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January 28 2011


Ruby screen scraping tutorials

Mark Chapman has been busy translating our Python web scraping tutorials into Ruby.

They now cover three tutorials on how to write basic screen scrapers, plus extra ones on using .ASPX pages, Excel files and CSV files.

We’ve also installed some extra Ruby modules – spreadsheet and FastCSV – to make them possible.

These Ruby scraping tutorials are made using ScraperWiki, so you can of course do them from your browser without installing anything.

Thanks Mark!

June 29 2010


What's the fastest way to compare two large CSVs against each other?

So here's the nut. Imagine you've got two huge CSV files, snapshots from the same database taken on different days.

They share a common identifier, and always have the same set of fields. But there are amendments, omissions and additions made between snapshots that can only be detected by comparing records against each other. What's the fastest way to loop through a fresh snapshot and compare it against the previous snapshot for changes, additions and omissions?

Below is a roughed out Python routine I've written with a fake data set. Basically, it sets the unique ID as the key to a dictionary that contains what amounts to a CSV DictReader pull from two imaginary CSV files: one with the older "existing" snapshot; and another with the newer "fresh" snapshot.

It seems to work okay in testing, but when you run it over a large data set, it goes pretty darn slow. I'm curious whether anyone here knows a way I can make it run quicker.

existing_dict = {
    'A1': {'name': 'John', 'gender': 'M', 'value': 10},
    'A2': {'name': 'Jane', 'gender': 'F', 'value': 10},
    'A3': {'name': 'Josh', 'gender': 'M', 'value': 20},
    'A4': {'name': 'John', 'gender': 'M', 'value': 20},
    'A5': {'name': 'Janet', 'gender': 'F', 'value': 15},
    'A6': {'name': 'January', 'gender': 'F', 'value': 10},

fresh_dict = {
    'A2': {'name': 'Jane', 'gender': 'F', 'value': 10},
    'A3': {'name': 'Josh', 'gender': 'M', 'value': 20},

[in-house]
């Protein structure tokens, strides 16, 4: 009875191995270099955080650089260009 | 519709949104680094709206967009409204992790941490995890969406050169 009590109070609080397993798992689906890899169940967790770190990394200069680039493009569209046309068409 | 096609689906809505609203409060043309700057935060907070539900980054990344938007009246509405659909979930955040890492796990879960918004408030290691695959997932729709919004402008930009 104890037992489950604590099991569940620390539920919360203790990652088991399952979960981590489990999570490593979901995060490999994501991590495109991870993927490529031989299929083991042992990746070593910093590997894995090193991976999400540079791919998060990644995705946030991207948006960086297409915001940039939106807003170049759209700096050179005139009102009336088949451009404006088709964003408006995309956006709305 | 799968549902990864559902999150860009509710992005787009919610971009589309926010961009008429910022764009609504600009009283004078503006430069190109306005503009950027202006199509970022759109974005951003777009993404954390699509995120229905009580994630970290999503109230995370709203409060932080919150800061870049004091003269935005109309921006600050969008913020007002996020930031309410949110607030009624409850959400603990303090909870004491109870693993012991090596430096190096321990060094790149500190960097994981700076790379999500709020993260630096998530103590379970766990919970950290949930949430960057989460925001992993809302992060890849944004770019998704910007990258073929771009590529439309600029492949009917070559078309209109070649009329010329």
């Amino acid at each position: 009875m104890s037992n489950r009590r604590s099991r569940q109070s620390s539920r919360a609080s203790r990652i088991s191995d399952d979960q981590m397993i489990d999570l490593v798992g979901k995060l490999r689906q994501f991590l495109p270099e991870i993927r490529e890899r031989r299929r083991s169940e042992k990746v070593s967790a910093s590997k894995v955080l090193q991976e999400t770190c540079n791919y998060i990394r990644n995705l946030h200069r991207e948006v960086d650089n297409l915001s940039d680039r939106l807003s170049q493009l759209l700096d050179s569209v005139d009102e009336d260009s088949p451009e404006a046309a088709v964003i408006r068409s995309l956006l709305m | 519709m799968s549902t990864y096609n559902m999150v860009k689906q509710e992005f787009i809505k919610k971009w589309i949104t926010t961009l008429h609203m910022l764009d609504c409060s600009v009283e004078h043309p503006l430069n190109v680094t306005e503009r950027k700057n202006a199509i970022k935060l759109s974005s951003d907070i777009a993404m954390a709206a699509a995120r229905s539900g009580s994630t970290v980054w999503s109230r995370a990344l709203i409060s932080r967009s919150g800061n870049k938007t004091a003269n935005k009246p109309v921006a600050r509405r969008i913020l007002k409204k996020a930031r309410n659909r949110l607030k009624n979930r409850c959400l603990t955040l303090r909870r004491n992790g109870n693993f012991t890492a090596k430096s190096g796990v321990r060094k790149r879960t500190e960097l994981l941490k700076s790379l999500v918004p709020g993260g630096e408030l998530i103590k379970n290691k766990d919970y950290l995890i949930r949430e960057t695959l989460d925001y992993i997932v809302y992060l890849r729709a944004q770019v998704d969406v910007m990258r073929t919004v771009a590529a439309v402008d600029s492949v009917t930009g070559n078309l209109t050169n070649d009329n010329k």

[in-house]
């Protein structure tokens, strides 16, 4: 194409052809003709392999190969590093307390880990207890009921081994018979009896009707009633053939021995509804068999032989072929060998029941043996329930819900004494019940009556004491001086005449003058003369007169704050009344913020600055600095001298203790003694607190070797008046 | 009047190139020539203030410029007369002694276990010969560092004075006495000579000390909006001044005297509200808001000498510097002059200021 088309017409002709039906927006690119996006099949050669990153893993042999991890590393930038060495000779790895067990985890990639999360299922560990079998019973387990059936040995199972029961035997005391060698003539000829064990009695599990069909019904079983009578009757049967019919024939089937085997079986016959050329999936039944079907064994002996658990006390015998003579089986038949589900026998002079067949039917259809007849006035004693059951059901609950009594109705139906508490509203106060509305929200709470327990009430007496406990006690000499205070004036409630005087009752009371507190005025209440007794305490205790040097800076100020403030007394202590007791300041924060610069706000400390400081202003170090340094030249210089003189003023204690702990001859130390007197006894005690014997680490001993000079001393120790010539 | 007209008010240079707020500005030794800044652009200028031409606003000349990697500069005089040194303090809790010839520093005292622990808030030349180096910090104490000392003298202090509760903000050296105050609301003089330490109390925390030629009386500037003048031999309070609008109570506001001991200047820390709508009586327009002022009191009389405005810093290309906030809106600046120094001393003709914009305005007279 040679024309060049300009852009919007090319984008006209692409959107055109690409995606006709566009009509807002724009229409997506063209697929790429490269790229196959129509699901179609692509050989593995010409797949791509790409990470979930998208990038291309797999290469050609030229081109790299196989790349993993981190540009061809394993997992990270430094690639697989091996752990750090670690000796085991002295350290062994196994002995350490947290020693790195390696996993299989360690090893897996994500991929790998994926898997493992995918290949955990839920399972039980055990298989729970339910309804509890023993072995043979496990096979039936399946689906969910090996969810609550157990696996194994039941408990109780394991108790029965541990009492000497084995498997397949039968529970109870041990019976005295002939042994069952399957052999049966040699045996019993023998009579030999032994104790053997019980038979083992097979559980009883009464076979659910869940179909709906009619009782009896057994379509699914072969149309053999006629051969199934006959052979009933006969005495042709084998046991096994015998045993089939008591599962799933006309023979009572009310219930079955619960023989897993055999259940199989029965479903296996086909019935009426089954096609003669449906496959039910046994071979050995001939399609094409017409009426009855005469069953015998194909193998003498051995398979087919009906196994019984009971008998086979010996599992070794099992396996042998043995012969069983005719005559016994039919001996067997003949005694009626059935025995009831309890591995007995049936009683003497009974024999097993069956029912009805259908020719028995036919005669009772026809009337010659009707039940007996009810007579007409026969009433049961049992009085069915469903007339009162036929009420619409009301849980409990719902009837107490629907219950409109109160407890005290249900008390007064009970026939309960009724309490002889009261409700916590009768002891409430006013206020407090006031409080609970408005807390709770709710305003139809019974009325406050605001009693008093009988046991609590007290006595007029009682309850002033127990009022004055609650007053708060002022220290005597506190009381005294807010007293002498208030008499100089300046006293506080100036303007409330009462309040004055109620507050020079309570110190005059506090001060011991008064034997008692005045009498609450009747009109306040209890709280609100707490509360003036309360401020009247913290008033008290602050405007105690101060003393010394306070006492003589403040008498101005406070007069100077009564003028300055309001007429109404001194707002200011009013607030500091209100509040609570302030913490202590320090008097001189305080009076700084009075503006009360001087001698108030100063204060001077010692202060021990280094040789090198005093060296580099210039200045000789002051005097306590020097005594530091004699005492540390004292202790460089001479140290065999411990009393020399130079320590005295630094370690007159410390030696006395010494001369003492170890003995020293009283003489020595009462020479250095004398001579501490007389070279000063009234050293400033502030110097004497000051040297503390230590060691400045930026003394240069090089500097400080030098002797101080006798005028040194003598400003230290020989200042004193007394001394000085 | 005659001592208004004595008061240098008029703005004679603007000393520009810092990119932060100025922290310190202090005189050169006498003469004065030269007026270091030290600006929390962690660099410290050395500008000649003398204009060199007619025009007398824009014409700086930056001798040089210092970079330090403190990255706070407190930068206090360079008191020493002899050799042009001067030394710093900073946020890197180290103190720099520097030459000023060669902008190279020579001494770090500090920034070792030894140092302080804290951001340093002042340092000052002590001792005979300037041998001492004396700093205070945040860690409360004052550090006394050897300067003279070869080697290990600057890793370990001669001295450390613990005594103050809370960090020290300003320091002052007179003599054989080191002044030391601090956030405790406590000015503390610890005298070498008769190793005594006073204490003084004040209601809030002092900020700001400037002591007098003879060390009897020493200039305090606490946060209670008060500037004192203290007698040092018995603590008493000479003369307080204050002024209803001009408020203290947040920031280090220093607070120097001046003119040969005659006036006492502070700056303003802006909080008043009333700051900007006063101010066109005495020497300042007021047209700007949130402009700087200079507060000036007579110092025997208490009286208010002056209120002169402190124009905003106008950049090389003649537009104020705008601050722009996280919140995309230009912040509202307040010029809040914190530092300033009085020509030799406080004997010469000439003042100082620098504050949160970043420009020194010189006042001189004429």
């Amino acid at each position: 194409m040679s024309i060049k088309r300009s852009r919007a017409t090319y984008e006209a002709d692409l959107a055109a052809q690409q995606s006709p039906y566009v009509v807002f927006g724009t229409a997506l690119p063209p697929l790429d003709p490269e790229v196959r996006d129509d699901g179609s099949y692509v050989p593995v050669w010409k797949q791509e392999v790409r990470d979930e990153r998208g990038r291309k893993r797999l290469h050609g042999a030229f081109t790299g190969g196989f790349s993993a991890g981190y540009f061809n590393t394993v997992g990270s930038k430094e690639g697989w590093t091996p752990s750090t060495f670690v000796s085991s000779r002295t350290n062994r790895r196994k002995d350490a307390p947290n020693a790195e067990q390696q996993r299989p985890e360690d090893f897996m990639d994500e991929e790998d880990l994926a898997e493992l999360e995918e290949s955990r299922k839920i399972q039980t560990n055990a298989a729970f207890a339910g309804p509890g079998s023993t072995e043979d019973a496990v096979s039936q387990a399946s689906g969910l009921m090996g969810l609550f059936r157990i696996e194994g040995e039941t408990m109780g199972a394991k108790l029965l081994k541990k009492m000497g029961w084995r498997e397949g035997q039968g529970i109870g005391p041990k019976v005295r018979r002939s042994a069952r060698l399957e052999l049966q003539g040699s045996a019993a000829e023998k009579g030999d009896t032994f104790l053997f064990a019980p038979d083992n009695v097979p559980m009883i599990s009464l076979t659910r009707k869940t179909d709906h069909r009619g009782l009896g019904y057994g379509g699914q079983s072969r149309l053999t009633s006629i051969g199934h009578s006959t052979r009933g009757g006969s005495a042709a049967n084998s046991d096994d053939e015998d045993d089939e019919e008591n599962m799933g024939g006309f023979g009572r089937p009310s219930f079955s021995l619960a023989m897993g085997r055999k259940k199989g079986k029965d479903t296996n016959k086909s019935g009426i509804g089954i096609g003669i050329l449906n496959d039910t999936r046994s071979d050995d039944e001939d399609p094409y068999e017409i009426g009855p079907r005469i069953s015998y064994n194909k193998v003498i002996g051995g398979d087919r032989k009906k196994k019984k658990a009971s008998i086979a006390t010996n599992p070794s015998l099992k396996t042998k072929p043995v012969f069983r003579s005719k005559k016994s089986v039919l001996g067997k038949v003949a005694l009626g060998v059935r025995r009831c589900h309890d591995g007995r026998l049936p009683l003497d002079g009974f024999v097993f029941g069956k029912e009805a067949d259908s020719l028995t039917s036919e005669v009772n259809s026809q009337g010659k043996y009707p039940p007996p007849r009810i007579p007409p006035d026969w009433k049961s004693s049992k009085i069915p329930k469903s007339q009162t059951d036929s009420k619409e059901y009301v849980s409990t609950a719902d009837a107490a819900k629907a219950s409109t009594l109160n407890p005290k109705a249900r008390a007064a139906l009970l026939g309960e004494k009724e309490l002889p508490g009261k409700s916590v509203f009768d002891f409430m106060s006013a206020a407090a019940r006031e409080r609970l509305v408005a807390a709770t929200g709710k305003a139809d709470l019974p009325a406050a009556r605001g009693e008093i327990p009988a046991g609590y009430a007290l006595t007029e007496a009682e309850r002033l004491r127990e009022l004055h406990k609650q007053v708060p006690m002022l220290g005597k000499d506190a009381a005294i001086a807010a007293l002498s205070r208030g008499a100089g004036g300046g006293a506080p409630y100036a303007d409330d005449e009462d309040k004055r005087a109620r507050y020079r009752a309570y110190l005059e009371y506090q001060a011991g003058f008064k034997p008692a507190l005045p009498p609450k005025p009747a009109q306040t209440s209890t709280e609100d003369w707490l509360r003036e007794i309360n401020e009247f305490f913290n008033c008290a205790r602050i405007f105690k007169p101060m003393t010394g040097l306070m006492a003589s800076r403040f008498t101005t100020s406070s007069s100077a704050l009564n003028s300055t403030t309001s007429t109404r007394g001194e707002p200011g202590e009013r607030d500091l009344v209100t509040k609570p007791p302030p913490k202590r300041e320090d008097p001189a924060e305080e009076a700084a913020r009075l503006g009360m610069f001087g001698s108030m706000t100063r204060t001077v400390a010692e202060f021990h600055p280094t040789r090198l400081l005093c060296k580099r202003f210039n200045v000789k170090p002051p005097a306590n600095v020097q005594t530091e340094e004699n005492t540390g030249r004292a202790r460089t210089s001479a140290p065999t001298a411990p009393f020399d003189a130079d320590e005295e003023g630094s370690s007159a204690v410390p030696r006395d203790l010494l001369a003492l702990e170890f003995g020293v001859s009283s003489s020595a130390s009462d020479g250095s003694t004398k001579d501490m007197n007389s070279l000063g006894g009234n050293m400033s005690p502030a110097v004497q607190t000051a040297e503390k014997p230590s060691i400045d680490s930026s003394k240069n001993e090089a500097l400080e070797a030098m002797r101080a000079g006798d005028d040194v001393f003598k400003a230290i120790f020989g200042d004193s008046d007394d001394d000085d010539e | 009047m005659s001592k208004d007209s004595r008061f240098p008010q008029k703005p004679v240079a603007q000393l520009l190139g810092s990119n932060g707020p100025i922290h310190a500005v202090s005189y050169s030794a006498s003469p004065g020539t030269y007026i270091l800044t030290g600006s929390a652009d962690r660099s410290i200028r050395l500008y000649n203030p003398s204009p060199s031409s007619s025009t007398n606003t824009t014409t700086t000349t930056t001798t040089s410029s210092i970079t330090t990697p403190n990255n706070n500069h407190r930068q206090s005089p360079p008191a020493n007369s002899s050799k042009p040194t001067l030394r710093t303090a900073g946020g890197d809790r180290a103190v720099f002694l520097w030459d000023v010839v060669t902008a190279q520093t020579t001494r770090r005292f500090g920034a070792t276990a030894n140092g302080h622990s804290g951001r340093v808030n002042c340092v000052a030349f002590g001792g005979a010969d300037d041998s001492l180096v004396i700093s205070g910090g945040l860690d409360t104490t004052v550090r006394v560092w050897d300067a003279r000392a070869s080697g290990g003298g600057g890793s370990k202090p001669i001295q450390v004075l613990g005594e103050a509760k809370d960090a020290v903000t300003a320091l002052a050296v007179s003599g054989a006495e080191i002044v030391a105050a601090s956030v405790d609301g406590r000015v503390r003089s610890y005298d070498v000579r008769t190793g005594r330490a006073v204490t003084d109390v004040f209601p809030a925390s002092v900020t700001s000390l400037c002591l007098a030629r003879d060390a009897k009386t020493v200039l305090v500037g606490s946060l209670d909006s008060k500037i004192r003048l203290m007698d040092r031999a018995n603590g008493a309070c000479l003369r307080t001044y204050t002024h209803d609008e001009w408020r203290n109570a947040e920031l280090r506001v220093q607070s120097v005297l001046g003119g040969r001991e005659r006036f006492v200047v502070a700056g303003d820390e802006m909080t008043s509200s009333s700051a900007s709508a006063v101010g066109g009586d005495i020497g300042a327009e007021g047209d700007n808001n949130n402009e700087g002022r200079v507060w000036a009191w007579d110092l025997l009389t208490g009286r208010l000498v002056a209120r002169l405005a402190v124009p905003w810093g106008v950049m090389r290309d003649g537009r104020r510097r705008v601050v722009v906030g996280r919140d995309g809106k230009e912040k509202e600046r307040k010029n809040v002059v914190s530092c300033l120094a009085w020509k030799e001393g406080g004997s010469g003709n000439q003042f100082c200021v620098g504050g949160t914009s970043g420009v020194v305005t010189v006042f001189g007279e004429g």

'A4': {'name': 'John', 'gender': 'M', 'value': 20},
    'A5': {'name': 'Janet', 'gender': 'F', 'value': 15},
    'A6': {'name': 'January', 'gender': 'F', 'value': 5},
    'A7': {'name': 'Jessica', 'gender': 'F', 'value': 10},

def compare():
    Compares two data dicts against each other.
    # Set some counters to report outcome
    nochanges, amendments, omissions = 0,0,0

    # Loop through the existing data...
    for id_, existing_data in existing_dict.items():
        # Try to find the corresponding record in the fresh data
        fresh_data = fresh_dict.get(id_, None)
        # If it's there...
        if fresh_data:
            # Determine if there are any changes
            if is_diff(existing_data, fresh_data):
                amendments += 1
                nochanges += 1
            del fresh_dict[id_]
            omissions += 1
    additions = len(fresh_dict.keys())
    return nochanges, amendments, omissions, additions

def is_diff(existing_row, fresh_row):
    change_list = [field for field in existing_row.keys()
        if existing_row.get(field) != fresh_row.get(field)]
    if change_list:
        return True
    return False

if __name__ == '__main__':
    print "No change:%s; Amendments:%s; Omissions:%s; Additions:%s;" % compare()

That's pretty much it. Here's what the imaginary CSV files might look like, if it helps.





April 20 2010


Joomla to Mediawiki help

My programming skills are near nonexistent, so I need some serious help here.

I have some pages (about 150) in a Joomla install that I want to open up to collaborative editing. I figure the best way to do this is to put the content of those Joomla pages into a wiki. Since both are based on MySQL databases, I figure exporting, converting and importing is my best bet.

(I'm figuring I'll do the export and import using CSV files and phpMyAdmin, because I know how to do that and learning the database commands seems more difficult than it's worth here. Ditto for massive regexing, plus the fact that I don't know all the tags that might be lurking in the content.)

Perl seems to have the best combination of capabilities, but the CSV import extension returns an array of hashes. I know that data types can nest somewhat in Perl, but I have no idea how to traverse the hashes in the array to get the two fields out of the Joomla database export. Concatenating the fields should be simple, and the HTML-to-Wiki conversion extension looks reasonably easy. But again, I don't know to create the CSV to import into the Wiki database.

PHP has a function to read CSV a line at a time, making the variable much less complex, but I can't find a converter from HTML to MediaWiki.

Python has been a bust so far as finding anything.

So, any direction? Things I have missed or not considered?

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